I worked for years as an editor at Pantheon Books. Its publisher, maybe the most adventurous in the business, was Andre' Schiffrin. Among his many accomplishments, he "discovered" Studs Terkel (already a well-known Chicago radio personality), published his first oral history (Division Street: America), and made him a bestseller. Sometime after I arrived at Pantheon in the mid-1970s, he asked me to take a last look at a new manuscript by Studs. It was the equivalent of sending the second team onto the field, but it began my own long relationship with the famed oral historian. He was an experience -- a small man who, when he wasn't listening professionally in a fashion beyond compare, never stopped talking. In doing so, he had an almost magical way of making those around him feel larger than life. Later, I would be the editor for two of his oral histories, one on death and the other on hope (in that splendid order and the second with the Studs-appropriate title Hope Dies Last).
Last October, Bill Moyers interviewed me about the dismal state of American politics. As our conversation was ending, he suddenly asked: "What keeps you going against all the evidence?" At that moment, Studs came to mind. I mentioned editing "one of the greats of our world" and responded this way: "It turned out that when he wrote his book about hope, it was all about activists and the basic point he made was: in good times you could just be hopeful about your life. You didn't have to be an activist. You didn't have to be an anything. In bad times, if you want to be hopeful, you have to take a step. You've got to take some step to do something in the world. And in that sense, TomDispatch is my medicine against despair. So what makes me hopeful is doing TomDispatch."
All true. But I realize now that it wasn't quite a full response. I had left out one crucial figure in my life: Rebecca Solnit, who taught me how to hope in a world that seemed dismal indeed. She was the one who -- I've written about it before -- slipped through the barely ajar door of my life in May 2003, at a moment as grim and dreary as any in my political experience. The largest antiwar movement ever to protest a war that had yet to happen had just packed its tents and gone home in despair, while Baghdad was occupied by American troops and George W. Bush and his top officials were in their "mission accomplished" triumphalist mode. Many activists then feared that they would remain so forever and would have dismissed out of hand someone who suggested that their Pax Americana dreams of domination would begin unraveling in mere weeks (as happened), not decades or centuries.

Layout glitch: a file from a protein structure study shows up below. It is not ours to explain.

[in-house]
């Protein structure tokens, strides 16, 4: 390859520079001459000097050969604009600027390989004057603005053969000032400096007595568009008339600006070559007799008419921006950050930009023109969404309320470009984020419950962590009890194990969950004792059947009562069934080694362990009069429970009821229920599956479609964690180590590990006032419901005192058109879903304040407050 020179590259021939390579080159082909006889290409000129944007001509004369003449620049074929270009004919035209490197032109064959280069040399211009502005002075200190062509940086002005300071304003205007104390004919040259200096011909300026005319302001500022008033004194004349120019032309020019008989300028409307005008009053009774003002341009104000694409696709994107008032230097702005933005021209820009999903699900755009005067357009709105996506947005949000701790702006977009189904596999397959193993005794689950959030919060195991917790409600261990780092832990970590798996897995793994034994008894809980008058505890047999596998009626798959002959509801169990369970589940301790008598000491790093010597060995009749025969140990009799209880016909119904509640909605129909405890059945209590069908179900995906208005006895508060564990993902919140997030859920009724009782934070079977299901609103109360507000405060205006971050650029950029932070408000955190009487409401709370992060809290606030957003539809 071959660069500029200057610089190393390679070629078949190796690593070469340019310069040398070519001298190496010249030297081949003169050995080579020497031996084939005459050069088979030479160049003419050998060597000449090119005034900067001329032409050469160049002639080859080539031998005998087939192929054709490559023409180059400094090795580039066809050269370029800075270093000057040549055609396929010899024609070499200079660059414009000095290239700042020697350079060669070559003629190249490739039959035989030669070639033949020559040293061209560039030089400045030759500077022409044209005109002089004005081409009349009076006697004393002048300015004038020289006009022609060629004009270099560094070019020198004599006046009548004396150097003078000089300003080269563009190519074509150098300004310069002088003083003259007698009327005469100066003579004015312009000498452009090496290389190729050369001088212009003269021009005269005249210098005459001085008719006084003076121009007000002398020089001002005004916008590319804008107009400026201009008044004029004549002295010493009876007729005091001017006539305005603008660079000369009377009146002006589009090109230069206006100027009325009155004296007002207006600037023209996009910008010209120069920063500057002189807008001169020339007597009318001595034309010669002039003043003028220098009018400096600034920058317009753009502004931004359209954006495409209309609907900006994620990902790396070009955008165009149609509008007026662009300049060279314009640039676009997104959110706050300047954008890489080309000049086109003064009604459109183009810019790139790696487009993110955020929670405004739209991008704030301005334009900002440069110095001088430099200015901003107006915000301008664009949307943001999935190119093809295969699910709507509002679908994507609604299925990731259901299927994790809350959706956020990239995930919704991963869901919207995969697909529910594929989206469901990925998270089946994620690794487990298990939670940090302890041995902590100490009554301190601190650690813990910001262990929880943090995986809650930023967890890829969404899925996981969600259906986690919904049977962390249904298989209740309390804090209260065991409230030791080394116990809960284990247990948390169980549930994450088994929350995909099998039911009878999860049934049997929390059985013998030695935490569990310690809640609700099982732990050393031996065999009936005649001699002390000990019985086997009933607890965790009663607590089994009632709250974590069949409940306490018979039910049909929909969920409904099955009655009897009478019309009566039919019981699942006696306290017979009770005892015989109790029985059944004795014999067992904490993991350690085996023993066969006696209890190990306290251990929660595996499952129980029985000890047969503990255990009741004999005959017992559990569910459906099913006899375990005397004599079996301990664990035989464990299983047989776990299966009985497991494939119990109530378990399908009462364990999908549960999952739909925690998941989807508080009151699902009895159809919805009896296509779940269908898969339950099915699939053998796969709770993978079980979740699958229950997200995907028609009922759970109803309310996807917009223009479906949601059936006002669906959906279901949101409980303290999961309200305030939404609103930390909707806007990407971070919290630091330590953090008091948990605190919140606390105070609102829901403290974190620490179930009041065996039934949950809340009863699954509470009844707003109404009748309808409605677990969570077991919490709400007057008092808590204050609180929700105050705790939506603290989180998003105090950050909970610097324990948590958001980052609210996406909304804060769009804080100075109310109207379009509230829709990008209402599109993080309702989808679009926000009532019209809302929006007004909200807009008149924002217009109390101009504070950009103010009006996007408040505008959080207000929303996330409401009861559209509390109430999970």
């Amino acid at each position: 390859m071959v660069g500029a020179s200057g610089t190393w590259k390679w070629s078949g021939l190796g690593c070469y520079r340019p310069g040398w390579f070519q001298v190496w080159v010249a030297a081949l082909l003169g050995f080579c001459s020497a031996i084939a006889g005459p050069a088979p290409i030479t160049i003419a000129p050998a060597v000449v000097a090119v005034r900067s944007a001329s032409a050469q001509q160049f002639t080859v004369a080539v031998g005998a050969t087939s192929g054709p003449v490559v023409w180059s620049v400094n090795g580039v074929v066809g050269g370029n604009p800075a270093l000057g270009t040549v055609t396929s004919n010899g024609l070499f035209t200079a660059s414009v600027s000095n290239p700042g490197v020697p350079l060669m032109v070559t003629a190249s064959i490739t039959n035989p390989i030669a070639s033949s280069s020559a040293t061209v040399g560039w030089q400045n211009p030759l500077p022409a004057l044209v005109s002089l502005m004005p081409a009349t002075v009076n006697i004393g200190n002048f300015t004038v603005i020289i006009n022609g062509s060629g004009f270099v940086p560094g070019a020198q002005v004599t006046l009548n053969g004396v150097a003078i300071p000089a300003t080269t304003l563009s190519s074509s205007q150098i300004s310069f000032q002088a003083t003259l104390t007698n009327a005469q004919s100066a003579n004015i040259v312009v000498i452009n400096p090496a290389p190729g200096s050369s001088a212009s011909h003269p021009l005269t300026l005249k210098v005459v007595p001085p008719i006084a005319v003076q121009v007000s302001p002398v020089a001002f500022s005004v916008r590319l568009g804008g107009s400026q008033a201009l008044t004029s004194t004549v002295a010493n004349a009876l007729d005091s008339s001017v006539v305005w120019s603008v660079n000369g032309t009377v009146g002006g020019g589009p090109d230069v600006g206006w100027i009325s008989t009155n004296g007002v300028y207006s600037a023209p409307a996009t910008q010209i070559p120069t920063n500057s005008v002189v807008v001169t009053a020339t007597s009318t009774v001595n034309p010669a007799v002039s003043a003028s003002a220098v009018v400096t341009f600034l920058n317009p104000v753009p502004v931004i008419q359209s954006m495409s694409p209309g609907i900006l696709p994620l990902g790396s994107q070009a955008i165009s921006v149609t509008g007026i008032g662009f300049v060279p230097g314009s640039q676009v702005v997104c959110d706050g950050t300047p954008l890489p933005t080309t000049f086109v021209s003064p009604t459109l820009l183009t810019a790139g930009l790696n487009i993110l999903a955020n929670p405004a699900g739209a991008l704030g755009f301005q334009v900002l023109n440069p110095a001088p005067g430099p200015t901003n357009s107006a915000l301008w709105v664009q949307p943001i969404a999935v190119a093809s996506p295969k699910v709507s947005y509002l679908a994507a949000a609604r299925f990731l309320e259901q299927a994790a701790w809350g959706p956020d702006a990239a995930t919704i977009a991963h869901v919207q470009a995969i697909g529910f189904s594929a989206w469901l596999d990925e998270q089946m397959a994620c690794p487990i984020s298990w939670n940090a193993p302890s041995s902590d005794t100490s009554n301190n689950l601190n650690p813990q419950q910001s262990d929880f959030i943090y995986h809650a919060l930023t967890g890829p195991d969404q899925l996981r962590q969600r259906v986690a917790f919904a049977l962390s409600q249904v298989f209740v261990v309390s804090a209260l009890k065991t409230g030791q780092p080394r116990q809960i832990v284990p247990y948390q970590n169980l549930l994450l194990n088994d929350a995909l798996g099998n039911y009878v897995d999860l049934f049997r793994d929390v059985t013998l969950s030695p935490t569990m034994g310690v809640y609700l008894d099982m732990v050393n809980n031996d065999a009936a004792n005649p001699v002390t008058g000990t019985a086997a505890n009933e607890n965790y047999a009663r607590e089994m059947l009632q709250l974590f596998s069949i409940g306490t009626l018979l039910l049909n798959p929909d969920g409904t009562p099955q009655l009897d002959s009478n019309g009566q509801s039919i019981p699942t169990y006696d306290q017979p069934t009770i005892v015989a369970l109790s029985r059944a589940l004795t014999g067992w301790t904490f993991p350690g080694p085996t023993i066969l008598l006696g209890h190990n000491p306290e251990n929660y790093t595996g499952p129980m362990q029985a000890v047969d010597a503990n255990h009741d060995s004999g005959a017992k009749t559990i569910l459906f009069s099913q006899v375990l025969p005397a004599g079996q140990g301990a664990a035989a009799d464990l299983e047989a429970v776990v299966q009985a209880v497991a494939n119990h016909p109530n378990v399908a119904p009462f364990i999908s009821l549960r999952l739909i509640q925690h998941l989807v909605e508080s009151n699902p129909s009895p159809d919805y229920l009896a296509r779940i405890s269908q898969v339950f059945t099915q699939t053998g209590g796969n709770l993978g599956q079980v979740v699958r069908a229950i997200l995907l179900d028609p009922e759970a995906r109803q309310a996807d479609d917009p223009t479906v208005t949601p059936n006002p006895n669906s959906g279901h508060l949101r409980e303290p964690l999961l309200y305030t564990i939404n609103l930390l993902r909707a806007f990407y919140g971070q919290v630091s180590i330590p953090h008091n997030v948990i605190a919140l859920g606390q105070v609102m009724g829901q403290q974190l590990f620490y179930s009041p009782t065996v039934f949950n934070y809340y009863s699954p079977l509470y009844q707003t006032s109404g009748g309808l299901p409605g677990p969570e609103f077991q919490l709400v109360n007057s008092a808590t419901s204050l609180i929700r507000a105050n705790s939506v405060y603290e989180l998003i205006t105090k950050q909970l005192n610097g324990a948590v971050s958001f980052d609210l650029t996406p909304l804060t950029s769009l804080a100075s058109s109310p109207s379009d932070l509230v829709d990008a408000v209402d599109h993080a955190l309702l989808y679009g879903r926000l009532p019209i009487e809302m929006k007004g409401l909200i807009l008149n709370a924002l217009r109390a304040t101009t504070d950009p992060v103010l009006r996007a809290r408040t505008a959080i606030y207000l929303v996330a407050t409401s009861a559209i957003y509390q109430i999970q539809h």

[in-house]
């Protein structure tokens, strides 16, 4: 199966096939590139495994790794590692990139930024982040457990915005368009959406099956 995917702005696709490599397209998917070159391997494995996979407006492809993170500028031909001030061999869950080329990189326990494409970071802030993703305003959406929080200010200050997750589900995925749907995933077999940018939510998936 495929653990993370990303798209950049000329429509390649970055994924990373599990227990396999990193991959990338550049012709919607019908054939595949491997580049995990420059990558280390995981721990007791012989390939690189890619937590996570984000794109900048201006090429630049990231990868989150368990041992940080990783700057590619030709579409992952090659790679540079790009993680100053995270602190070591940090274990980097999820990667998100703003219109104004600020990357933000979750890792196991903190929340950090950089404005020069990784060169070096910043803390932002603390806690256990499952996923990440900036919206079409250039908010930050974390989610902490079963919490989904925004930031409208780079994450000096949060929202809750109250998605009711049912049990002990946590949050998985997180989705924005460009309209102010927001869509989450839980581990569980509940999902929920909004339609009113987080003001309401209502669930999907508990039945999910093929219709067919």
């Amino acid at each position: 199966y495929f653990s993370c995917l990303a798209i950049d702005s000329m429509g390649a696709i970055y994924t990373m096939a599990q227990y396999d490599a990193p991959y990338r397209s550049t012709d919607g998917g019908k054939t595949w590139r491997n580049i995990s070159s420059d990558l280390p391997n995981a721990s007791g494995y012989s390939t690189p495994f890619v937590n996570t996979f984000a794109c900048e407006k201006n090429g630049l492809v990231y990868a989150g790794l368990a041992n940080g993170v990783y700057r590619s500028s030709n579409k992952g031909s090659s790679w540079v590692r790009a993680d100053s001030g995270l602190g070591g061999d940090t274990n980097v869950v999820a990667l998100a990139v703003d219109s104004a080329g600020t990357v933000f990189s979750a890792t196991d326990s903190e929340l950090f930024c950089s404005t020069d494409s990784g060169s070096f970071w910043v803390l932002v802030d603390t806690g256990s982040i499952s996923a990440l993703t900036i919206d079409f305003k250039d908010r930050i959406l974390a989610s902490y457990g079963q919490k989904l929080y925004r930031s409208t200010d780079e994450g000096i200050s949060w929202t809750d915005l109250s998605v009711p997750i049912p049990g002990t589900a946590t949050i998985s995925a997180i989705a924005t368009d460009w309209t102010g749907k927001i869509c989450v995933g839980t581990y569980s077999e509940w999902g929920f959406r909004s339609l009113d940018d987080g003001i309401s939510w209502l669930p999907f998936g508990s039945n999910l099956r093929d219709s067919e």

Ten years ago, exactly to the day, I published Rebecca's miraculous piece "Acts of Hope," which she would later expand into her book Hope in the Dark. It was written to welcome that "darkness" which seemed already to be enveloping us. It was written with a sense of how the expectable unravels, of how the future surprises us, often enough with offerings not of horror but of hope.
With few people can you ever say, she (or he) changed my life, changed the very way I understand our world. For me, she's one of the few -- and she's still doing it with her miraculous new book (out in June), The Faraway Nearby. She taught me how to look into that future darkness with hope. Like Studs, she taught me that acting, even while not knowing, is a powerful antidote to despair. So it means the world to me that she's returned to the subject of hope to celebrate the tenth anniversary of her arrival in my life and at TomDispatch. Tom
Too Soon to Tell
The Case for Hope, Continued
By Rebecca Solnit
Ten years ago, my part of the world was full of valiant opposition to the new wars being launched far away and at home -- and of despair. And like despairing people everywhere, whether in a personal depression or a political tailspin, these activists believed the future would look more or less like the present. If there was nothing else they were confident about, at least they were confident about that. Ten years ago, as a contrarian and a person who prefers not to see others suffer, I tried to undermine despair with the case for hope.